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Yesterday we had our MinnSpec slush pile meetup. Eric, Michael and I sat on a panel with our leader, Hilary, before an audience of writers as we crushed their poor hearts. At the end, some were visibly shaken, but most took it pretty well. No one shot at us, at least.

Each panel member voiced their opinions on 11 stories, posted anonymously. We discussed where we stopped reading each story and why. Some of it was pretty harsh to hear, but I think it’s important for writers to have this information, so I hope they use it to their advantage. You’re not likely to get this information from rejections these days (most use generic rejection forms).

Here’s the takeaway from our panel’s opinions:

Start your story in the right place

Many of the stories we read started in the wrong place with events or characters that weren’t integral to the plot. Some had prologues, which tend to have the opposite effect than writer intended (decreasing interest in the story rather than increasing it).

Opening lines and hooks matter

Many stories I read, I would have rejected within the first few paragraphs. I wouldn’t reject a story at the first line, but many gave me pause enough to make me doubt the story. That’s not a good way to start off a reading.

Embrace the power of your opening line. That first sentence can provide enough fuel to carry me through to the end of a story, even if the story isn’t that great. There was one story I read with an awesome first sentence. I was so excited to read that one. That’s exactly what you want to happen when you submit your stories.

We need to care

Don’t start in the middle of a action-packed scene if we have no idea who the characters are, because if we don’t care about them, we don’t care what happens to them. It’s action with no drama, and it bores the reader.

Action that doesn’t build plot

This is one I see in a lot of stories I critique as well. The character goes somewhere and does something normal with no consequences or goal in sight. A character is grocery shopping. Driving. Eating. Walking.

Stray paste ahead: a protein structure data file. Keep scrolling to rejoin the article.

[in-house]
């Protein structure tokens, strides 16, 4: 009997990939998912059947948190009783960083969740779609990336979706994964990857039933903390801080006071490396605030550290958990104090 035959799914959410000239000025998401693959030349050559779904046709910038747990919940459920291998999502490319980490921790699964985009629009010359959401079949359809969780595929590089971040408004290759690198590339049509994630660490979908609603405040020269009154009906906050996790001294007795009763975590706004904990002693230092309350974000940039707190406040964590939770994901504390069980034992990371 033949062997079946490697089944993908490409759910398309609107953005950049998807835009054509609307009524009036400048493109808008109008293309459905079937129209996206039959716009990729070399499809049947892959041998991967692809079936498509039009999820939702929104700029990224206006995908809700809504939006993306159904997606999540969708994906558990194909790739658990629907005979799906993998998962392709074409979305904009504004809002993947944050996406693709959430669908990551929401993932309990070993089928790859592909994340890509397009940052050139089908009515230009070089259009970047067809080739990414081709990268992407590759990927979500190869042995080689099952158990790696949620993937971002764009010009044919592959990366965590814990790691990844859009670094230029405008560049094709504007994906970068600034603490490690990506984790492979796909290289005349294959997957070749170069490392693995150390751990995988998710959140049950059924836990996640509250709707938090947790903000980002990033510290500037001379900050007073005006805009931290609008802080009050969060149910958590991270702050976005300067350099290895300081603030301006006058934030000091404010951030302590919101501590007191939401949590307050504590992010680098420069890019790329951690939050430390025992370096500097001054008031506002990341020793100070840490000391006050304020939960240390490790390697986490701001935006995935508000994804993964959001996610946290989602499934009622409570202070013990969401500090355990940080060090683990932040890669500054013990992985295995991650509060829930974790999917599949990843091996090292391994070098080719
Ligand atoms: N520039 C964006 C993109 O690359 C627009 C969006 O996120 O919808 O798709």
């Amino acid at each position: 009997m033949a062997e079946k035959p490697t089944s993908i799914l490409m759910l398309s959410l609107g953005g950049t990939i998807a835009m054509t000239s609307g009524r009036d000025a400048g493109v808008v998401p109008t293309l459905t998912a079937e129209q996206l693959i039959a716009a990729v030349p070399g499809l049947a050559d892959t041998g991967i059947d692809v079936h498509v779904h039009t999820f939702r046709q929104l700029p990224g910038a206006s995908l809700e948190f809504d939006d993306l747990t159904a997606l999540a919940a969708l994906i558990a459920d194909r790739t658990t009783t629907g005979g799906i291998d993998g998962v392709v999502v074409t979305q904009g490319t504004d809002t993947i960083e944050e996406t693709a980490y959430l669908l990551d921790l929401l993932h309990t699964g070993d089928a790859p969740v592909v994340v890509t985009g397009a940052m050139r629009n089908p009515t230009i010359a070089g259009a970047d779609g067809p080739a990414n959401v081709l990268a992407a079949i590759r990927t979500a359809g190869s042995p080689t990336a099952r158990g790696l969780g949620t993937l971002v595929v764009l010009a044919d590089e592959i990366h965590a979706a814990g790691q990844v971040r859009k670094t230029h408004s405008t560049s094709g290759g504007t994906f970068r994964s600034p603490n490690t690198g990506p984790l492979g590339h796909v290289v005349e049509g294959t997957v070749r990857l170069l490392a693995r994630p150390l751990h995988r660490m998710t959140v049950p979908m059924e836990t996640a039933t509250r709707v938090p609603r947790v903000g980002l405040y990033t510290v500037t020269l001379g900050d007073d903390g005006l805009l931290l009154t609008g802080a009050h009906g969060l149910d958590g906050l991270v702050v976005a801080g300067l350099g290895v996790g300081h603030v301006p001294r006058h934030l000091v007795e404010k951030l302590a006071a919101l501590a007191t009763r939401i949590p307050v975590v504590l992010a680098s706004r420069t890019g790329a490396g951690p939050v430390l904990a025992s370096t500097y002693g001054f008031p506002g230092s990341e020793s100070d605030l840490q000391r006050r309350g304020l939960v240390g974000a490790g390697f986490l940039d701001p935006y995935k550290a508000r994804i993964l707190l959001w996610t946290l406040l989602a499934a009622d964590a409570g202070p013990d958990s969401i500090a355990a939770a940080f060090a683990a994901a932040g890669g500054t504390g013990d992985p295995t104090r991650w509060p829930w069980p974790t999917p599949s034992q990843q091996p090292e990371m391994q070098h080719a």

Your readers are bored.

Grocery shopping isn’t enough to keep interest alive. However, if your character is late for a job interview … and she needs to drop the baby off at a sitter … but the store is out of diapers … and now the baby’s just had an accident … and now her suit is ruined … but if she doesn’t get this job she’ll lose her house …

Adding a goal, obstacles and/or consequences will create a plot, not just a wandering character.

Tenacity and Thick Skin

Perhaps the most important ingredient in making a successful writer: tenacity. Michael told a story about writers he’d met who were far more talented than he, but they gave up after a few rejections. I gave up too, in college after professors complained about my writing, and only recently got back into it. I think we’ve all heard the stories about rejected authors making it big (JK Rowling), but understand that EVERY author has to deal with rejection. YOU WILL GET REJECTED. Your feelings will be hurt. It sucks.

Michael said he has over 1000 rejections in his writing career. But he didn’t give up, and he’s got over 80 published short stories, a novel and a few novellas under his belt.

Don’t give up. Keep working. Keep learning. Keep growing. You’ll get there eventually.

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